Blog Post

If state barriers to broadband drop, what happens next?

About twenty states have legal barriers to public-owned broadband networks. But with nearly 400 community-wide and partial-reach public networks operating successfully — some since before the year 2000 — advocates ask how high would the number be if these barriers didn’t exist.

Community stakeholders agree that removing laws hindering municipal and public power utility networks would be a huge win for constituents needing faster, better internet access. But everyone should have realistic expectations of what a world without barriers would look like because, just by itself, removing them may not open the floodgates to hundreds of new networks.

How we got these roadblocks

In states that include Pennsylvania, Arkansas and Louisiana, state laws imposing barriers to public entry are a major contributor to the sad condition of U.S. broadband. In July, the cities of Chattanooga, Tennessee, and Wilson, North Carolina raised the stakes and petitioned the FCC to rescind their respective states’ prohibition laws. FCC Chairman Tom Wheeler accepted these with promises that the FCC would take a hard look at them, and leaves advocates hopeful the FCC will follow through.

Anti-muni network laws have a long history but also a couple of potential cracks in the legal dam. In 1995, at the behest of telecom incumbents, the Texas legislature passed a law prohibiting municipalities and municipal electric utilities from providing telecommunications services, directly or indirectly. A year later, Congress included in the Telecom Act of 1996 a provision – Section 253 — that barred states from enacting laws that prohibited “any entity” from providing any interstate or intrastate telecommunications service. Based on this provision, the City of Abilene challenged the Texas law, but lost before the FCC and on appeal to the federal Court of Appeals for the DC Circuit.

In 1997, Missouri also banned public entities from providing telecom services. Cities in the state challenged this at the FCC, lost and then appealed to the Eighth Circuit Court of Appeals, which unanimously ruled in cities’ favor. The Supreme Court took the case and resolved the split between the DC and Eighth Circuits against the cities, letting the Missouri law stand. Emboldened, incumbents and ALEC to passed or tried to pass similar laws in a series of states up through 2014.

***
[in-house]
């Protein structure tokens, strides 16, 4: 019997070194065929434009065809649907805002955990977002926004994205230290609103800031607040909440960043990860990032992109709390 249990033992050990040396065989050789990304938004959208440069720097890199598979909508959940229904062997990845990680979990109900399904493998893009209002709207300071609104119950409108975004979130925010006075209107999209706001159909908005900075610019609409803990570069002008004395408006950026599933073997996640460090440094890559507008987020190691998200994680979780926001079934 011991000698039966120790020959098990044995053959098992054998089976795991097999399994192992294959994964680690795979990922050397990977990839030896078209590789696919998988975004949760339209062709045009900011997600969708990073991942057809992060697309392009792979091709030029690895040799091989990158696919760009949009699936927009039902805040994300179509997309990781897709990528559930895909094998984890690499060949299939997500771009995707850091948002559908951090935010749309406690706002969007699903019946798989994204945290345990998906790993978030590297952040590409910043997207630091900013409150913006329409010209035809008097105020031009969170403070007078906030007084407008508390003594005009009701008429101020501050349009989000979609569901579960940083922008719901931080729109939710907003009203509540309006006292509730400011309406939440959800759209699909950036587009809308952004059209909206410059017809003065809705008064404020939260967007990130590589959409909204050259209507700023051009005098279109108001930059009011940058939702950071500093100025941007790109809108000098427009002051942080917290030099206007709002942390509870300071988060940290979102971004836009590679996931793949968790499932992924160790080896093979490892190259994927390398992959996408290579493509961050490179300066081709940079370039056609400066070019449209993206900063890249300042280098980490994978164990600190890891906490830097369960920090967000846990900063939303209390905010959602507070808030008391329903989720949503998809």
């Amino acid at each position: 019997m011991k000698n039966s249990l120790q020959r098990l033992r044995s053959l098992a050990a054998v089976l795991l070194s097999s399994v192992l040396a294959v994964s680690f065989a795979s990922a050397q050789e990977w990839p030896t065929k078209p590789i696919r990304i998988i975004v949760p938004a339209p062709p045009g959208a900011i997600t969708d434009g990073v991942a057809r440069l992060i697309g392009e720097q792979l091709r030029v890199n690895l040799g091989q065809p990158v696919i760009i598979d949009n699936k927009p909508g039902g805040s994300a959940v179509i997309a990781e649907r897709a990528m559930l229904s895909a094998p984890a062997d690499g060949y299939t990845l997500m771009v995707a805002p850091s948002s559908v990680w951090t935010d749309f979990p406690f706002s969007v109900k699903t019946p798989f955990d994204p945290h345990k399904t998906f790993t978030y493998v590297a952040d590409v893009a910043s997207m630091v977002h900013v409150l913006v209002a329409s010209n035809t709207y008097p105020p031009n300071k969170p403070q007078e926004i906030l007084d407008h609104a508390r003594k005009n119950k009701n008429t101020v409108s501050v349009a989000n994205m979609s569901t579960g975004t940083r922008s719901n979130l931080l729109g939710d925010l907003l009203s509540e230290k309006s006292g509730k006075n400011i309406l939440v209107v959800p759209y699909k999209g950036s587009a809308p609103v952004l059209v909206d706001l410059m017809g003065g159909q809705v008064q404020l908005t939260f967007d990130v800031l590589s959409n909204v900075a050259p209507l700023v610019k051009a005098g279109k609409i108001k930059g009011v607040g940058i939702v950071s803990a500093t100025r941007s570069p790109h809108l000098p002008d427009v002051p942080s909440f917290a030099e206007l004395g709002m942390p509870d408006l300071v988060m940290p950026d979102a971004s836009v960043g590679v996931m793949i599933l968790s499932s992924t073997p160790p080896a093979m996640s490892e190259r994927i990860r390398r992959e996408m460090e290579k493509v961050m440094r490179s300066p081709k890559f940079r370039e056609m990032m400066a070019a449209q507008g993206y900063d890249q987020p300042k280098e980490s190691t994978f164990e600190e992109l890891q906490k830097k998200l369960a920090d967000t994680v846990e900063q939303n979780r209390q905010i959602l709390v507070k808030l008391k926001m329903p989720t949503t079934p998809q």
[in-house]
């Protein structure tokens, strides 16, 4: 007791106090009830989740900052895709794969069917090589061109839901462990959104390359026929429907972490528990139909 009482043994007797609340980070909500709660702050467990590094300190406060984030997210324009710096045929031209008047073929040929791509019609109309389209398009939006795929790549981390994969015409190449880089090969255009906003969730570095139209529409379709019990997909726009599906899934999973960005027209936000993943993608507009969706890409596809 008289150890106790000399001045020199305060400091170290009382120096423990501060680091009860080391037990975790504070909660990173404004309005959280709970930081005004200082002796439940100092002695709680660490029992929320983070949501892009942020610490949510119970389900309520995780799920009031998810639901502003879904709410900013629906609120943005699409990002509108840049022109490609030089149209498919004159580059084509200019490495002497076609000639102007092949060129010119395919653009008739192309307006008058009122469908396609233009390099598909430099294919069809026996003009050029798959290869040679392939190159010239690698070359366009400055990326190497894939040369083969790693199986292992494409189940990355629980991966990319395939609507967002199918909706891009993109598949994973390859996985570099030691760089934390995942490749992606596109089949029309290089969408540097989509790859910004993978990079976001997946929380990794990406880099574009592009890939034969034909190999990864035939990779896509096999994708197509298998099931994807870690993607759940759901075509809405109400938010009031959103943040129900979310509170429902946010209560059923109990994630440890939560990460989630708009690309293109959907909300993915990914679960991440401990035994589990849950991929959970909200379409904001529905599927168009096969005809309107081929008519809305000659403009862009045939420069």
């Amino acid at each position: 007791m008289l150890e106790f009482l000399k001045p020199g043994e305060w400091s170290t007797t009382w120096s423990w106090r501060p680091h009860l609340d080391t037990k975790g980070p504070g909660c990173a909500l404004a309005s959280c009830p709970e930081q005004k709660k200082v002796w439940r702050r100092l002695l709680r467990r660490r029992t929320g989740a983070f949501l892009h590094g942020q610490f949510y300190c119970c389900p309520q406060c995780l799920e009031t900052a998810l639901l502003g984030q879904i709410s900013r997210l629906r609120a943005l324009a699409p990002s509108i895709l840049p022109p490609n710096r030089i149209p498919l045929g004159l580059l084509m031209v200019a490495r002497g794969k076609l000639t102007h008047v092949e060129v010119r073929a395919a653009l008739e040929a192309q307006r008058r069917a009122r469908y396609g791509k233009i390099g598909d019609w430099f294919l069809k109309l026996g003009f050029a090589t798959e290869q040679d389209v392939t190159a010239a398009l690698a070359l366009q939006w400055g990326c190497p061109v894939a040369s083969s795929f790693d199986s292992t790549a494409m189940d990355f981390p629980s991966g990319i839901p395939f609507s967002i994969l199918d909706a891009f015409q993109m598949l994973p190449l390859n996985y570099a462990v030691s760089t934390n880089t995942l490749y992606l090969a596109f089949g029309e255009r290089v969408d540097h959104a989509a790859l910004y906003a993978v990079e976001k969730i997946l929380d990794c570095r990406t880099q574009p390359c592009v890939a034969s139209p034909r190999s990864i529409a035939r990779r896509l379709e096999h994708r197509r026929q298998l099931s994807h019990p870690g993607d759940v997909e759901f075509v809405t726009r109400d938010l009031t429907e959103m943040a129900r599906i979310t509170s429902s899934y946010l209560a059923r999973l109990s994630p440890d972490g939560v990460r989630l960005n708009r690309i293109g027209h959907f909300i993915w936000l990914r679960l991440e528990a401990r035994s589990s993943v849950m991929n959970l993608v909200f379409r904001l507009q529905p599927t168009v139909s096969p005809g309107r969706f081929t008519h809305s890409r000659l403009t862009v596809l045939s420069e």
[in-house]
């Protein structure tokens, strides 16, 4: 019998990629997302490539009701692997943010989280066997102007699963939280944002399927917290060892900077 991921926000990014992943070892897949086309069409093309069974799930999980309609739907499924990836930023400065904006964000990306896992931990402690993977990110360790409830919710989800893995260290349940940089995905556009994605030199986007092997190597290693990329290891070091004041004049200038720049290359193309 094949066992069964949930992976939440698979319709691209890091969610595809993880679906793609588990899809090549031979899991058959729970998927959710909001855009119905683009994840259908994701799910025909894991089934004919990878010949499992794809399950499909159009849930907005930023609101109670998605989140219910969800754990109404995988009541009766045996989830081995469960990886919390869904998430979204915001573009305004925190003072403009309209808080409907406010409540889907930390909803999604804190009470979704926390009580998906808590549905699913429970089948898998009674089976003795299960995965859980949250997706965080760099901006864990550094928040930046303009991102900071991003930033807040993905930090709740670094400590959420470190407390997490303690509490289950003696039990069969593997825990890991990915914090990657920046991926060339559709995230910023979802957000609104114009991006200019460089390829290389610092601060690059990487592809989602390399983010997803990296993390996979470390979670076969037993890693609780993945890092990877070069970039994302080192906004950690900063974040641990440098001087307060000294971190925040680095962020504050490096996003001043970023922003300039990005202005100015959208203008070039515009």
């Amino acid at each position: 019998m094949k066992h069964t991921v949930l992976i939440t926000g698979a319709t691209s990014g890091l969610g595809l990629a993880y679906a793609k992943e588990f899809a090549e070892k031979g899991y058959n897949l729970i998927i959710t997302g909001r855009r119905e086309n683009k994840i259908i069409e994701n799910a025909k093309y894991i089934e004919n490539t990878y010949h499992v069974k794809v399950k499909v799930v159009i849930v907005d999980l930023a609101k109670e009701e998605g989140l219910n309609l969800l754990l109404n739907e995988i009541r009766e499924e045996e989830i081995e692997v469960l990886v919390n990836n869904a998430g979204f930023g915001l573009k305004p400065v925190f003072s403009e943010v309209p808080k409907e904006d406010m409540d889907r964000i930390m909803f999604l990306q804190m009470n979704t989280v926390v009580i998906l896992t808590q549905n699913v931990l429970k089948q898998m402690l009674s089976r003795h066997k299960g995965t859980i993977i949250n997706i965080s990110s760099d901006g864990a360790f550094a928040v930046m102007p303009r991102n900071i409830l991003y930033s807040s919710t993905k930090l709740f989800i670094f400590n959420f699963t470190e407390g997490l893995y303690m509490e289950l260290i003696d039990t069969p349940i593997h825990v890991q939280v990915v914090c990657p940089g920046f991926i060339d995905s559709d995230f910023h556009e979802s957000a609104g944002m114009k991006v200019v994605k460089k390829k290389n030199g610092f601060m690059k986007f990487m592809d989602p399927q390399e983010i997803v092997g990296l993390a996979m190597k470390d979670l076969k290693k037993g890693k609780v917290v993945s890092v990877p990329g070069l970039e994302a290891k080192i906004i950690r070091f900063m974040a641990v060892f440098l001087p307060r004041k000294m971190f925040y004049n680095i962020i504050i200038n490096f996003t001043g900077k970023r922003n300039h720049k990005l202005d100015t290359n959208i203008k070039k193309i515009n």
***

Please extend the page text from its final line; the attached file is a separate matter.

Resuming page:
The Chattanooga and Wilson petitions focus on a different section of the Act of 1996 that could nullify states’ laws. Section 706 says if the FCC finds telecommunications capabilities are not being deployed to “all Americans” on a reasonable and timely basis, the FCC must “take immediate action to accelerate deployment of such capability by removing barriers to infrastructure investment and by promoting competition in the telecommunications market.”

Jim Baller, an attorney with the Baller Herbst Law Group in Washington, DC, who serves as lead counsel to Chattanooga and Wilson in the proceeding before the FCC, believes that cities have a good chance of winning this time around. “‘All Americans’ means exactly that, including the those who can’t get it because of the Tennessee and North Carolina laws in issue. It follows that Section 706 requires the FCC to take immediate action to remove these barriers.”

With the election season over, and Republicans controlling the Senate as well as the House, it will be interesting to see how the FCC proceeds. However that gambit plays out, the resulting publicity is galvanizing a national discussion on state prohibitions. Eight Colorado communities deciding Tuesday to return authority to their local governments to pursue options for public ownership of networks will further fan the flames.

What happens if/when prohibition is over?

In 2008, 35 North Carolina communities were anxious to pursue public networks, but that state’s law obliterated interest. If Wilson’s petition succeeds, the number of North Carolina cities wanting to move forward should be greater, and Tennessee has a list of communities already asking Chattanooga to expand services to these un-served areas.

Colorado’s state law negated municipalities’ authority to make their own broadband decisions. Tuesday’s election saw three counties and five cities, some heavily Republican, others heavily Democratic, passed votes by 70% or greater to reclaim that authority. Expect other states also to exert strong political pressure to advance broadband even as restrictions continue.